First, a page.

[EAS]Babel fish

pjk pjk at design.eng.yale.edu
Wed Feb 13 21:01:22 EST 2002

Subject:   Babel fish

The babel fish universal translator that you slip into your ear in
Douglas Adams's "Hitchhiker's Guide to the Galaxy" is getting closer.
(Our doors haven't gotten very intelligent yet, but then there is
always that risk of obsequiousness. Sorry, you'll have to read the
The device described below does the reverse at this time, converting
spoken English into the spoken foreign language. But it's not so hard
to imagine this function in an already all-digital hearing aid
The present translator's accuracy is said to be 90%. It translated a
question about a charge for extra luggage as "when is the train going
to depart". But since it is geared toward standard phrases, it is at
least unlikely to come up with "My hovercraft is full of eels" from
the Monty Python Hungarian phrase-book sketch.
[And a much delayed thanks to Yale alumnus Andy Bliven (EE '77) who
first introduced me to the Doug Adams books. --PJK]

(from INNOVATION, 13 February 2002)

A Russian company has developed a handy pocket-sized gadget that
translates  English phrases into French, German or Spanish and then
repeats them out  loud in a robotic voice. "This is the first
translator in the world that  understands voice and it was primarily
designed for travelers," says Arkady  Davydov of Ectaco, which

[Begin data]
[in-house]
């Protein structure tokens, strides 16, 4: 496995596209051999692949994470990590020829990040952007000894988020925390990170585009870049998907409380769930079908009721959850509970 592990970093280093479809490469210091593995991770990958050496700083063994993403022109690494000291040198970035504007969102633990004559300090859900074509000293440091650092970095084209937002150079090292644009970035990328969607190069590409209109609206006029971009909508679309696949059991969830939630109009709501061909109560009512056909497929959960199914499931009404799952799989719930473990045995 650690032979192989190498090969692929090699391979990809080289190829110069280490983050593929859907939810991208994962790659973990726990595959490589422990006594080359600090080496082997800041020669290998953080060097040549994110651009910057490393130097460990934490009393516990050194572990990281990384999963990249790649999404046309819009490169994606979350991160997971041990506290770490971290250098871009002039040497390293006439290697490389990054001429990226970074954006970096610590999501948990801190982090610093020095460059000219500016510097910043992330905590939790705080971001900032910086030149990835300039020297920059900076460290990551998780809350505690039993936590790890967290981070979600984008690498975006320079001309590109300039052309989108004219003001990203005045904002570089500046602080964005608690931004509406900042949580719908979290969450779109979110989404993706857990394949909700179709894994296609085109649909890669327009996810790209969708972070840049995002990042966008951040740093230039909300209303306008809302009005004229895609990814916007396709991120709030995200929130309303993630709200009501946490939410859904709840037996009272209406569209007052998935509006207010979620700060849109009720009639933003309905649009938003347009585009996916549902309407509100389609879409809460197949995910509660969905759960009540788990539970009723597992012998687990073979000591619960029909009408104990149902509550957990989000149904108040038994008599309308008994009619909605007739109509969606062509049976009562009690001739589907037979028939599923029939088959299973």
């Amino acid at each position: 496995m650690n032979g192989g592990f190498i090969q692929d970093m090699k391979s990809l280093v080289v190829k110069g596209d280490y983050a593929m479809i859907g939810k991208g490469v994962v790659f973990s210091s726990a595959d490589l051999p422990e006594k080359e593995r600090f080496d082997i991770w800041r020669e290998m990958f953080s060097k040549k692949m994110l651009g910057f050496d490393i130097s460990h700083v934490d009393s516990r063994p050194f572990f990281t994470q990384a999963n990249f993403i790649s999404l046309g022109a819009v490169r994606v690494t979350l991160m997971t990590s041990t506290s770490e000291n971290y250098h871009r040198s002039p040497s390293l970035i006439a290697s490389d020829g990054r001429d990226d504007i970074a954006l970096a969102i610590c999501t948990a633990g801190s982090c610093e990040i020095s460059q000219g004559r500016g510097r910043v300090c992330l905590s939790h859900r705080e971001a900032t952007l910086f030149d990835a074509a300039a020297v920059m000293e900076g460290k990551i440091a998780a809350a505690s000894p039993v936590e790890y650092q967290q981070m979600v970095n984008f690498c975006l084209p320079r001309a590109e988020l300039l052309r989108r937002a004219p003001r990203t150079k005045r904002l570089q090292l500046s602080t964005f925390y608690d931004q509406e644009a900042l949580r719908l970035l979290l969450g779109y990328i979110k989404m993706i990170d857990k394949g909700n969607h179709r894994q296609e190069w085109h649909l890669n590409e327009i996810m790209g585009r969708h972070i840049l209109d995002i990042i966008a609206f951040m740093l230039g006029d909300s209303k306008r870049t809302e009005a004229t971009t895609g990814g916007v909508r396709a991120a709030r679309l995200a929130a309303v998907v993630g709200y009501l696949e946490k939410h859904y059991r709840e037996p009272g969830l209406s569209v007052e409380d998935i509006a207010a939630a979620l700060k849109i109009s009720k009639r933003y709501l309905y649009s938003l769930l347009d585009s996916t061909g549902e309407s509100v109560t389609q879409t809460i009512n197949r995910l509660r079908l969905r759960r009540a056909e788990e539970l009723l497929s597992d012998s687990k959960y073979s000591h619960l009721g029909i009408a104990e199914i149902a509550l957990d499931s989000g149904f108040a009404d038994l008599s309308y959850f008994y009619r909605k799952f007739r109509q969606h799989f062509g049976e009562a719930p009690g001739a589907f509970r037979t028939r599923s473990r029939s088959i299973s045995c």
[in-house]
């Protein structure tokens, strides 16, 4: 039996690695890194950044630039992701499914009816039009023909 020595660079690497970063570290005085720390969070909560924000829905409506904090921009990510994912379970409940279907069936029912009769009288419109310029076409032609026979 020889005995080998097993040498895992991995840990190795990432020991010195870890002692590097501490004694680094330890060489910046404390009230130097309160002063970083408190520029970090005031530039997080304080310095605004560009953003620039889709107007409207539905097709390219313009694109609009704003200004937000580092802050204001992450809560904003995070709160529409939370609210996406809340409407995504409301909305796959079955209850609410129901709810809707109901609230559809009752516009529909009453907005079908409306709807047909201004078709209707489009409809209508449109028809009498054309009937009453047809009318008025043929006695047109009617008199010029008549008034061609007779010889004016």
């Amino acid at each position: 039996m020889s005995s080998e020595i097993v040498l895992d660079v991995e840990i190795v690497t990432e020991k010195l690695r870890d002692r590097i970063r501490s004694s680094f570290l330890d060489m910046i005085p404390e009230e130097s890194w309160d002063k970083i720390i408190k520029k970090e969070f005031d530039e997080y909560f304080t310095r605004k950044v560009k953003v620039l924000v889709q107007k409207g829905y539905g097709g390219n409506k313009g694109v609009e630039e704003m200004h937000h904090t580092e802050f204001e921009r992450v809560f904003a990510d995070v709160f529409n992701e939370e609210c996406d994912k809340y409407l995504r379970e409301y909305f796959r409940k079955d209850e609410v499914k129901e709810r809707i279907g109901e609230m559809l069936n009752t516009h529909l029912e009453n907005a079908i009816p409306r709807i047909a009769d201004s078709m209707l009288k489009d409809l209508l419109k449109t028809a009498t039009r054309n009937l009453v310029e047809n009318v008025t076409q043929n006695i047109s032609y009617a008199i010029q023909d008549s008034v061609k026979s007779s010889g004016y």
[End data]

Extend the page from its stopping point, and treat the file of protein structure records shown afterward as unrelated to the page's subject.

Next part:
developed the device. "It is more than an  electronic phrasebook
because it recognizes any phrase you say. In the  future we will have
models for all the other languages." Davydov says the  next step will
be adding English-to-Chinese capability by the end of the  year. "Two
speakers, English and Chinese, will be able to communicate live 
without having to use the phrasebook or dictionary," says Davydov. "It
is  going to be really amazing." Developers of the Universal
Translator UT-103  used recordings of more than 700 native English and
foreign speakers to  create a phonetic bank of all recorded phrases,
so the device is capable of  "understanding" English spoken in a wide
variety of accents. It's priced at  $249.95 and runs on AA batteries.
(BBC News 12 Feb 2002)

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